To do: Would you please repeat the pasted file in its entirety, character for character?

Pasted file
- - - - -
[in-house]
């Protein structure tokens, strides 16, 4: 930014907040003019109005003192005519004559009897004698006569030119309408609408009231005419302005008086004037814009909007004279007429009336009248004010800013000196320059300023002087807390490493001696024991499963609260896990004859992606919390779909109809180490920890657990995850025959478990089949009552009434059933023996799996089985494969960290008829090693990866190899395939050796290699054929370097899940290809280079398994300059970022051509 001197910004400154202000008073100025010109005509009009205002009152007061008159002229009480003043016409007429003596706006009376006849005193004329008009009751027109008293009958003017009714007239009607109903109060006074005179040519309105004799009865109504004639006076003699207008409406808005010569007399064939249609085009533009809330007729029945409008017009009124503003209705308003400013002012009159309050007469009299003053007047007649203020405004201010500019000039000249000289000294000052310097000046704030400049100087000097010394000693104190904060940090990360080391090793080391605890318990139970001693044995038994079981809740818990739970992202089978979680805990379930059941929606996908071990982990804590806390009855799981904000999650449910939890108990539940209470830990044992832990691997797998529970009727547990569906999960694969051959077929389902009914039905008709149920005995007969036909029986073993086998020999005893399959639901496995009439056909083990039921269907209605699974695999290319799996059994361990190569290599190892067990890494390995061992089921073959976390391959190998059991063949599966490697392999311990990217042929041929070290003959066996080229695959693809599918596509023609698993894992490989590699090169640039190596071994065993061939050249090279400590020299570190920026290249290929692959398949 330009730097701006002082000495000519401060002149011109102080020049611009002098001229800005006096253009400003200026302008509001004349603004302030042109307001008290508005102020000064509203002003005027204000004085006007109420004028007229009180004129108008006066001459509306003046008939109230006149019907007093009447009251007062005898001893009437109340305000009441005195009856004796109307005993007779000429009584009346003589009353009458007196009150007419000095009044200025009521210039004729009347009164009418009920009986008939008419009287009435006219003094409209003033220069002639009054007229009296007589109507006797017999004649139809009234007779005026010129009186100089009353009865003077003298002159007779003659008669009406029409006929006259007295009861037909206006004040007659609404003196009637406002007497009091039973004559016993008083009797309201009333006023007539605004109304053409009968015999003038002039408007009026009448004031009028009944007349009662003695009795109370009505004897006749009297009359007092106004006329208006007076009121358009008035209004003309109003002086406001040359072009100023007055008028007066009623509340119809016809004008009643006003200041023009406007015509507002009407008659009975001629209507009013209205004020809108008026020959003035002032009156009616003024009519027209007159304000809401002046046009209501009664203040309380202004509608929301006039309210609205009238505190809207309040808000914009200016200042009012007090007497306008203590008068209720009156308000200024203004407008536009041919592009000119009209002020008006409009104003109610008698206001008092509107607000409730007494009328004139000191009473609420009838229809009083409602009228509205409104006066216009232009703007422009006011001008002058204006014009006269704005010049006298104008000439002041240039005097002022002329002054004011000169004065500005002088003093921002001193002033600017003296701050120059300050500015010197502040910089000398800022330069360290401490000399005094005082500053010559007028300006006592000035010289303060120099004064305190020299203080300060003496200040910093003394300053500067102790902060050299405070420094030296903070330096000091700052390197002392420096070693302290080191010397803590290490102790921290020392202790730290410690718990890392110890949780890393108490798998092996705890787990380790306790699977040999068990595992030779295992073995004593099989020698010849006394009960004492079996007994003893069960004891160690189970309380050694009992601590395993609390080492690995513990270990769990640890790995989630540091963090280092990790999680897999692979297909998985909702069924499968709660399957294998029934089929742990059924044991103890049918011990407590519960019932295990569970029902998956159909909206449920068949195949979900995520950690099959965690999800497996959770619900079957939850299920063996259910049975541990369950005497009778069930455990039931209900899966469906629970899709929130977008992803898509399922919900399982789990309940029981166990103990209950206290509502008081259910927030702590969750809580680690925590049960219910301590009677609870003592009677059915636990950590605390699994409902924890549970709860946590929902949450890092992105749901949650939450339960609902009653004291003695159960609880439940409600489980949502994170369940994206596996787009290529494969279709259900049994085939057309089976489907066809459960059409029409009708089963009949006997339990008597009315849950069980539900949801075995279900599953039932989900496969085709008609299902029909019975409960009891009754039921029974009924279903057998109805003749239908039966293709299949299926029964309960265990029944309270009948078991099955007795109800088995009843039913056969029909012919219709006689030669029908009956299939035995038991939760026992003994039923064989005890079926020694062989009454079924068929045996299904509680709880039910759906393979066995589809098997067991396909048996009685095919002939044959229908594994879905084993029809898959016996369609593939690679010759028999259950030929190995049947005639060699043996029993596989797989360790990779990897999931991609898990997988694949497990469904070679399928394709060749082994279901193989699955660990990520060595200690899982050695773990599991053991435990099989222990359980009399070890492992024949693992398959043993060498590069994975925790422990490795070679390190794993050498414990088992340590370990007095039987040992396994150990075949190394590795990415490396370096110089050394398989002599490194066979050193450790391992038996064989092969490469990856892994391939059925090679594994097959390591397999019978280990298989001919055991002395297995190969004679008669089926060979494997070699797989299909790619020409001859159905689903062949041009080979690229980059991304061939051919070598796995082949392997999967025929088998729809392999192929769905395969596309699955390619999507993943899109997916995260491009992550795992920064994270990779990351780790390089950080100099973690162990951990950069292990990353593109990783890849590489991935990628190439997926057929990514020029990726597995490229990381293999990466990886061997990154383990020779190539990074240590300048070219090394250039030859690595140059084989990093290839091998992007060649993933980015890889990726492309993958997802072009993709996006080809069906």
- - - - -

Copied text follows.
[in-house]
């Protein structure tokens, strides 16, 4: 930014907040003019109005003192005519004559009897004698006569030119309408609408009231005419302005008086004037814009909007004279007429009336009248004010800013000196320059300023002087807390490493001696024991499963609260896990004859992606919390779909109809180490920890657990995850025959478990089949009552009434059933023996799996089985494969960290008829090693990866190899395939050796290699054929370097899940290809280079398994300059970022051509 001197910004400154202000008073100025010109005509009009205002009152007061008159002229009480003043016409007429003596706006009376006849005193004329008009009751027109008293009958003017009714007239009607109903109060006074005179040519309105004799009865109504004639006076003699207008409406808005010569007399064939249609085009533009809330007729029945409008017009009124503003209705308003400013002012009159309050007469009299003053007047007649203020405004201010500019000039000249000289000294000052310097000046704030400049100087000097010394000693104190904060940090990360080391090793080391605890318990139970001693044995038994079981809740818990739970992202089978979680805990379930059941929606996908071990982990804590806390009855799981904000999650449910939890108990539940209470830990044992832990691997797998529970009727547990569906999960694969051959077929389902009914039905008709149920005995007969036909029986073993086998020999005893399959639901496995009439056909083990039921269907209605699974695999290319799996059994361990190569290599190892067990890494390995061992089921073959976390391959190998059991063949599966490697392999311990990217042929041929070290003959066996080229695959693809599918596509023609698993894992490989590699090169640039190596071994065993061939050249090279400590020299570190920026290249290929692959398949 330009730097701006002082000495000519401060002149011109102080020049611009002098001229800005006096253009400003200026302008509001004349603004302030042109307001008290508005102020000064509203002003005027204000004085006007109420004028007229009180004129108008006066001459509306003046008939109230006149019907007093009447009251007062005898001893009437109340305000009441005195009856004796109307005993007779000429009584009346003589009353009458007196009150007419000095009044200025009521210039004729009347009164009418009920009986008939008419009287009435006219003094409209003033220069002639009054007229009296007589109507006797017999004649139809009234007779005026010129009186100089009353009865003077003298002159007779003659008669009406029409006929006259007295009861037909206006004040007659609404003196009637406002007497009091039973004559016993008083009797309201009333006023007539605004109304053409009968015999003038002039408007009026009448004031009028009944007349009662003695009795109370009505004897006749009297009359007092106004006329208006007076009121358009008035209004003309109003002086406001040359072009100023007055008028007066009623509340119809016809004008009643006003200041023009406007015509507002009407008659009975001629209507009013209205004020809108008026020959003035002032009156009616003024009519027209007159304000809401002046046009209501009664203040309380202004509608929301006039309210609205009238505190809207309040808000914009200016200042009012007090007497306008203590008068209720009156308000200024203004407008536009041919592009000119009209002020008006409009104003109610008698206001008092509107607000409730007494009328004139000191009473609420009838229809009083409602009228509205409104006066216009232009703007422009006011001008002058204006014009006269704005010049006298104008000439002041240039005097002022002329002054004011000169004065500005002088003093921002001193002033600017003296701050120059300050500015010197502040910089000398800022330069360290401490000399005094005082500053010559007028300006006592000035010289303060120099004064305190020299203080300060003496200040910093003394300053500067102790902060050299405070420094030296903070330096000091700052390197002392420096070693302290080191010397803590290490102790921290020392202790730290410690718990890392110890949780890393108490798998092996705890787990380790306790699977040999068990595992030779295992073995004593099989020698010849006394009960004492079996007994003893069960004891160690189970309380050694009992601590395993609390080492690995513990270990769990640890790995989630540091963090280092990790999680897999692979297909998985909702069924499968709660399957294998029934089929742990059924044991103890049918011990407590519960019932295990569970029902998956159909909206449920068949195949979900995520950690099959965690999800497996959770619900079957939850299920063996259910049975541990369950005497009778069930455990039931209900899966469906629970899709929130977008992803898509399922919900399982789990309940029981166990103990209950206290509502008081259910927030702590969750809580680690925590049960219910301590009677609870003592009677059915636990950590605390699994409902924890549970709860946590929902949450890092992105749901949650939450339960609902009653004291003695159960609880439940409600489980949502994170369940994206596996787009290529494969279709259900049994085939057309089976489907066809459960059409029409009708089963009949006997339990008597009315849950069980539900949801075995279900599953039932989900496969085709008609299902029909019975409960009891009754039921029974009924279903057998109805003749239908039966293709299949299926029964309960265990029944309270009948078991099955007795109800088995009843039913056969029909012919219709006689030669029908009956299939035995038991939760026992003994039923064989005890079926020694062989009454079924068929045996299904509680709880039910759906393979066995589809098997067991396909048996009685095919002939044959229908594994879905084993029809898959016996369609593939690679010759028999259950030929190995049947005639060699043996029993596989797989360790990779990897999931991609898990997988694949497990469904070679399928394709060749082994279901193989699955660990990520060595200690899982050695773990599991053991435990099989222990359980009399070890492992024949693992398959043993060498590069994975925790422990490795070679390190794993050498414990088992340590370990007095039987040992396994150990075949190394590795990415490396370096110089050394398989002599490194066979050193450790391992038996064989092969490469990856892994391939059925090679594994097959390591397999019978280990298989001919055991002395297995190969004679008669089926060979494997070699797989299909790619020409001859159905689903062949041009080979690229980059991304061939051919070598796995082949392997999967025929088998729809392999192929769905395969596309699955390619999507993943899109997916995260491009992550795992920064994270990779990351780790390089950080100099973690162990951990950069292990990353593109990783890849590489991935990628190439997926057929990514020029990726597995490229990381293999990466990886061997990154383990020779190539990074240590300048070219090394250039030859690595140059084989990093290839091998992007060649993933980015890889990726492309993958997802072009993709996006080809069906």